Skream is perched in front of his home computer when we chat. FL Studio is opened and there’s no doubt that beyond that play button, there’s a track that could send a crowd or two into a dubstep furore given the right venue. He’s undoubtedly earned his stripes as a pioneer both under and overground with a discography that reads much like a who’s who of the genre.
Nothing quite beats nostalgia, though, and it’s that concept that has brought the world-beater right back to his roots in the claustrophobic basements of inner-city clubs. Skreamizm, brings a cluster of special dates to the calendar where Skream plays a number of 3-hour sets in intimate, darkened locations. Starting back in September, the tour has taken him across Europe, with a homecoming performance at Brixton Electric on November 9 and ending in Manchester on November 30.
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Can you remember what it was like the first time you stepped into Velvet Rooms?
I can’t remember how it was like when I walked in. That’s a long time ago man and I was still at school. I remember it was still the back end of garage and it was a very garagey crowd with Jamieson ‘Urban Hero’ and that was a big tune at the time. Hatcha was playing it, very long time ago though (laughs).
How different was the vibe? I was too young to buy a beer then.
That particular vibe was still very garage-like, people drinking champagne at the bar and stuff like that. But after that, maybe a couple of events after that, it was like garage tunes had died and FWD was there to continue to what was happening. Even the first one was just about playing pure dubplates alongside unreleased and instrumental tunes. I remember the switch over to where it became very DJ orientated and it then became a thing where people would come to hear what was hot at the time.
Was there not much of a MC part to the whole thing at the time?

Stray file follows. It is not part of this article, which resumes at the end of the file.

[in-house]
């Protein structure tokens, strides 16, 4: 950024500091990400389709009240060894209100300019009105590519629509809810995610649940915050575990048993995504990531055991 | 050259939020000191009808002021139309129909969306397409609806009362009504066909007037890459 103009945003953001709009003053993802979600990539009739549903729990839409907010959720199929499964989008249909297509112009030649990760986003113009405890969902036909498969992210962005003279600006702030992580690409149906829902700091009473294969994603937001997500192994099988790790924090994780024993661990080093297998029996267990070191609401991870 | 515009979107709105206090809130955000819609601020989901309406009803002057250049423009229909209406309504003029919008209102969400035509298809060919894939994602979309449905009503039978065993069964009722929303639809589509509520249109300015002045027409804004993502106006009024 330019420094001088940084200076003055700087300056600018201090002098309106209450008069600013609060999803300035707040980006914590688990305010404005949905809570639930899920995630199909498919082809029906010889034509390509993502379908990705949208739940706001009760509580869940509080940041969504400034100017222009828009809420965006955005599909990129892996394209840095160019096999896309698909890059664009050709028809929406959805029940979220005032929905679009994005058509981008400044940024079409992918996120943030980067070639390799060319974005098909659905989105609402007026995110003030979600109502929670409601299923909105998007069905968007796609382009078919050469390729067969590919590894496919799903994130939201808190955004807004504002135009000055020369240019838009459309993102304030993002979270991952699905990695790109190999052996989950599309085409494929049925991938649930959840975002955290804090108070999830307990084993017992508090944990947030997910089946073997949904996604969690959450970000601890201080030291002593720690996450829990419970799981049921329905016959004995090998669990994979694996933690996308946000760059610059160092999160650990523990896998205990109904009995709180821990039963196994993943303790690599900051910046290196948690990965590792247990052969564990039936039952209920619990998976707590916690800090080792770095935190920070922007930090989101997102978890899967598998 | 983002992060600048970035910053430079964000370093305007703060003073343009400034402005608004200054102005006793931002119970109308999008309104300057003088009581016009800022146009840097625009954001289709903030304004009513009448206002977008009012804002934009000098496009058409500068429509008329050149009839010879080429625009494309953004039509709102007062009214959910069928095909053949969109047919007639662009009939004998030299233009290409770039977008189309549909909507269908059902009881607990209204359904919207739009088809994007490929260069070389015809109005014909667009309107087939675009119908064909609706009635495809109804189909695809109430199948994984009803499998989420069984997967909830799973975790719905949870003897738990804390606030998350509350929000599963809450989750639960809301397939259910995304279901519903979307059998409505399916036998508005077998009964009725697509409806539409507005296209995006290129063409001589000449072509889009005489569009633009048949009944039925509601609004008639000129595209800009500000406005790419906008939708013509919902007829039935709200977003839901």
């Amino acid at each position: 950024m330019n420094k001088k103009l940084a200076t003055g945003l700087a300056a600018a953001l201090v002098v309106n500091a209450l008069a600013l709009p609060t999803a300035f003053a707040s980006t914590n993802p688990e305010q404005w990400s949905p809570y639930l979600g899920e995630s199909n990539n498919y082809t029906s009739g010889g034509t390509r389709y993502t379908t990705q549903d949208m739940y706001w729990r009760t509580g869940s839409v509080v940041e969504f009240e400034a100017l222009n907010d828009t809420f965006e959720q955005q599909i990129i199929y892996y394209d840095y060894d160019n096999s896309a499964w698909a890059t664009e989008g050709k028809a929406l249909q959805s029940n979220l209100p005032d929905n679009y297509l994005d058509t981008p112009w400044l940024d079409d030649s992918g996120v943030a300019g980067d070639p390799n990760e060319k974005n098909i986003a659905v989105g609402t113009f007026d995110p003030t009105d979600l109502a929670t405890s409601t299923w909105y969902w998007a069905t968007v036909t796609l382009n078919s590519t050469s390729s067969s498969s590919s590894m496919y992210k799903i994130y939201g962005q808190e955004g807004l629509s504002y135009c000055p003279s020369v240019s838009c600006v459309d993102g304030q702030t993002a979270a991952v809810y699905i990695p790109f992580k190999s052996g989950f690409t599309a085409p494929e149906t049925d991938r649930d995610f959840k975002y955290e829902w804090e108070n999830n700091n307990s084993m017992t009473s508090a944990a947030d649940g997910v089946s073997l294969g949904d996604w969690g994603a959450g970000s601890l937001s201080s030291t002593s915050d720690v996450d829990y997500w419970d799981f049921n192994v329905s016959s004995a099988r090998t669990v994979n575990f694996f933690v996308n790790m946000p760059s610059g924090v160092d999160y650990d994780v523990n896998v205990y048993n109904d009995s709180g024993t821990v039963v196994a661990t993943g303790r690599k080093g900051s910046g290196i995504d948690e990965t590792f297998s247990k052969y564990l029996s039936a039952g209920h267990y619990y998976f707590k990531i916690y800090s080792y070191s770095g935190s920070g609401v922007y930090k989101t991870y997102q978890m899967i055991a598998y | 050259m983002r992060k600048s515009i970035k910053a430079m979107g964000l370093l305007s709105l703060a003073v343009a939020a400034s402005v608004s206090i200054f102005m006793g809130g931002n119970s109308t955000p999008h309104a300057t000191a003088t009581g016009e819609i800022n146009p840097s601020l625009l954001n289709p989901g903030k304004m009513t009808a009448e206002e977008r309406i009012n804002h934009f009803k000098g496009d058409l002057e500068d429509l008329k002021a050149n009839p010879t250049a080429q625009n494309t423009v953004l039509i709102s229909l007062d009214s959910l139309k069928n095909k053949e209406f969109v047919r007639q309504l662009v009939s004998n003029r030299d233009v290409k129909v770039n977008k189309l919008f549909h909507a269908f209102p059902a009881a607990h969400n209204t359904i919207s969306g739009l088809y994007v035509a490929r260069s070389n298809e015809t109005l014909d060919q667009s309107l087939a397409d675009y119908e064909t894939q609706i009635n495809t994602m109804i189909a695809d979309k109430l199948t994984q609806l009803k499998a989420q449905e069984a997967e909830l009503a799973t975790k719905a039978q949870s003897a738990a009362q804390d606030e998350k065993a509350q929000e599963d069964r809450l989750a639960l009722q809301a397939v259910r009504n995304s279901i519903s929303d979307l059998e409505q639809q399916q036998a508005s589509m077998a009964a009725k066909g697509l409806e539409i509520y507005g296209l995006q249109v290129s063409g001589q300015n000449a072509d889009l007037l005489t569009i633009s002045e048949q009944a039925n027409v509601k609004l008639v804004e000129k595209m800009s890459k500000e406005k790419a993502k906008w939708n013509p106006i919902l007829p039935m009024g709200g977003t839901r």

Host. They played more of a host and it wasn’t like a full on MC thing.
I guess Skreamizm has been put together to emulate those nights, but dubstep has developed into something larger than that small community. What’s it like seeing so many different types of people embrace your music?
It’s crazy, insane. It’s what I've always dreamt of and every time I see a massive crowd it reminds me just how big it is. That’s also the point of the whole Skreamizm tour, to go back to people just embracing the music rather than necessarily concentrating on a particular sound because I think music has become very scene-led. Everything’s got to be categorized nowadays and it should just be about going out to listen to music regardless.
I’ve been doing the show most nights, starting with old classics between 2005-2008 that I used to play at DMZ; my stuff, old Loefah, Coki etc. but it’s still all very high energy. Then it comes up into modern day bass music roughly between 140-148BPM and that’s where I can play a couple of new bits, like a new track that I’ve just put together with Kelis. The last hour is party hour, a lot of mash-ups of tunes that are big at the moment along with some old school reggae and club classics. Tunes that I really love, but have just never had the chance to play.
Are there any particular classics that stick out at the moment then?
Yeah, there’s this one jam by Ten City called ‘That's The Way Love Is’ from the late eighties that I’ve fallen back in love with. There’s been other shows where I've played tunes like Arman Van Helden’s ‘U Don’t Know Me’ and gone into Stardust’s ‘Music Sounds Better With You’, so its just an all out party in that last hour.
The music compass has moved again in the last year to embrace trap. Are you a fan?
On my radio show, there’s been loads of new tracks that have taken on the whole trap thing. It’s a side of bass music, and I love anything that’s that way. I'm not that guy that’s gonna be like ‘I’m not touching it because of these scenesters are doing it’, I just embrace the music. Everyone’s got into a huff and puff about trap and I don’t know why; are people that bored that they get wound up about something new? The thing about trap is that it’s just old southern hip-hop and not a new genre at all; it’s just been changed up a bit. That style of music has always been about big 808s and bass.
Will you ever be making tunes with Hijak again?
Me and him are doing some stuff together and there are talks of a double pack for Mala’s Deep Medi label.
So Skreamizm is on-going, but are there any other Skream-related things that deserve a mention?
Skreamizm 7 will be getting released; there’s been a slight problem with one of the tunes on there, which I may now have to use for another project. There are also projects with Miles Kane and Kelis to look forward to alongside the Klaxons. It’s been a tough one balancing the music and family, but I’ve been back on it in the last few weeks so I'm fully happy with the work rate.
Words by Errol Anderson
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Skream is set to play Electric Brixton on November 9th.